Oil and gas exploration has always been difficult, complex and costly—recognized as a process that depends upon vast amounts of data to guide decisions, processes and production. Today new supply sources, such as deep water wells, shale booms or the oil sands, are building on this legacy. And above that, companies are now focused on tapping into more unconventional and remote energy sources, which in turn necessitates even greater data capture to realize its full potential.
As the number of realtime data sources grow, so does the importance of the data itself
The advanced processes of oil and gas exploration and production today generate a tremendous amount and variety of data such as seismic information, machinery performance, geographic modeling, environmental conditions, oil flow rates and pressures. It is important to note that as the number of realtime data sources grow, so does the importance of the data itself. To capture maximum business value from this data, service providers are relying more and more on intelligent embedded systems to transform standalone data processes into connected systems. These high-performance systems must be built to withstand rough handling and provide 24/7 operation in extreme environmental conditions ranging from the Arctic cold to desert heat.
By 2017, 100 percent of the top 25 oil and gas companies will apply modeling and simulation tools
As a result, system investments are growing steadily. For example, industry analyst oilprice.com anticipates subsea technology development spending, which includes computing and IT support equipment, to increase as much as five times its current level (to $130 billion annually) by 2020. IDC Energy Insights predicts that by 2017, 100 percent of the top 25 oil and gas companies will apply modeling and simulation tools and services to optimize oil field development programs and that as many as 25 percent will require these tools in order to compete. The industry itself is making monumental progress by incorporating computers and sensors that take equipment control and data processing to the next level.
For this blog, I will summarize ten of the most important facts, why data drives the oilfield:
As simply as it sounds: Oil and gas companies need every bit of insight they can collect.
Sophisticated, real-time analytics provide a tangible competitive asset.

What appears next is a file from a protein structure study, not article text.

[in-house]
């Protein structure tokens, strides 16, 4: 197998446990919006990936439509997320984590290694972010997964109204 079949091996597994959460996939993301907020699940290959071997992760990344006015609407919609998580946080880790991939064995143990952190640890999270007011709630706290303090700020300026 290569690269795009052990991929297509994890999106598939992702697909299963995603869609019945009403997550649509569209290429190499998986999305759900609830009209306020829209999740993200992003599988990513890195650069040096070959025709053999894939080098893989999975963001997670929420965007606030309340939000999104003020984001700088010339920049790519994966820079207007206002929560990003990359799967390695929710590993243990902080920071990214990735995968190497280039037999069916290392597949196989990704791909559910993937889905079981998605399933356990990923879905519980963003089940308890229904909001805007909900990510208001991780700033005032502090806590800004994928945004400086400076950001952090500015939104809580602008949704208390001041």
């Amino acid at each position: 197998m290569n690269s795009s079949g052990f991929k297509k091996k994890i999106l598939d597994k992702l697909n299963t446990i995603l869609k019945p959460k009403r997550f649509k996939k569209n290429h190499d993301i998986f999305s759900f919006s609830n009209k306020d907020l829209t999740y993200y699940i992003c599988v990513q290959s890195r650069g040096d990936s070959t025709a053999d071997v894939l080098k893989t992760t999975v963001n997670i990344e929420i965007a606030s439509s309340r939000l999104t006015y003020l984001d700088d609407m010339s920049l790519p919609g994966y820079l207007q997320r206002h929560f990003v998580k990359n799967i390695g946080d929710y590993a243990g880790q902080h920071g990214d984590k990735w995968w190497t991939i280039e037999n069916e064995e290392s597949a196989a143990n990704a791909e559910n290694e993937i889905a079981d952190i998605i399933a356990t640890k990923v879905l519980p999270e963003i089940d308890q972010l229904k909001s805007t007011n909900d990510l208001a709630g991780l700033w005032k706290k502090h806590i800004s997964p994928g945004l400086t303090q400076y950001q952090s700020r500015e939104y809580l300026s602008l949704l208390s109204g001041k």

According to one oil and gas service provider, mature oil fields provide more than 70 percent of the world’s oil and gas. Many of the same fields are in second and third phases of production— the more accessible oil and gas have been extracted, and more sophisticated computing technologies are required to extend the life of these aging fields.
Data provides the tools to, for example, analyze high definition seismic imaging.
What used to take decades to examine and understand is now adding production value in a matter of weeks.
Used for applications such as data acquisition, control room management, exploration and wellhead monitoring, these systems help create a safer and more productive environment.
By connecting field staff with world-renowned experts, oil producers can make informed critical decisions based on the evaluation of easily accessible, real-time data.
Consider a basic operational activity such as equipment maintenance—with data collected from sensors on pumps and wells, operators can adjust repair schedules and act preemptively to prevent system failure.
Anticipating costs and production needs becomes a science, based on accurate, real-time data that allows service providers to employ modeling techniques to predict costs, production volumes and equipment.
The data can be used to optimize pricing, and improve safety with advance knowledge of equipment issues or changes in drilling conditions.
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Perhaps you can think of even more reasons why data drives the oilfield?! Feel free to comment!
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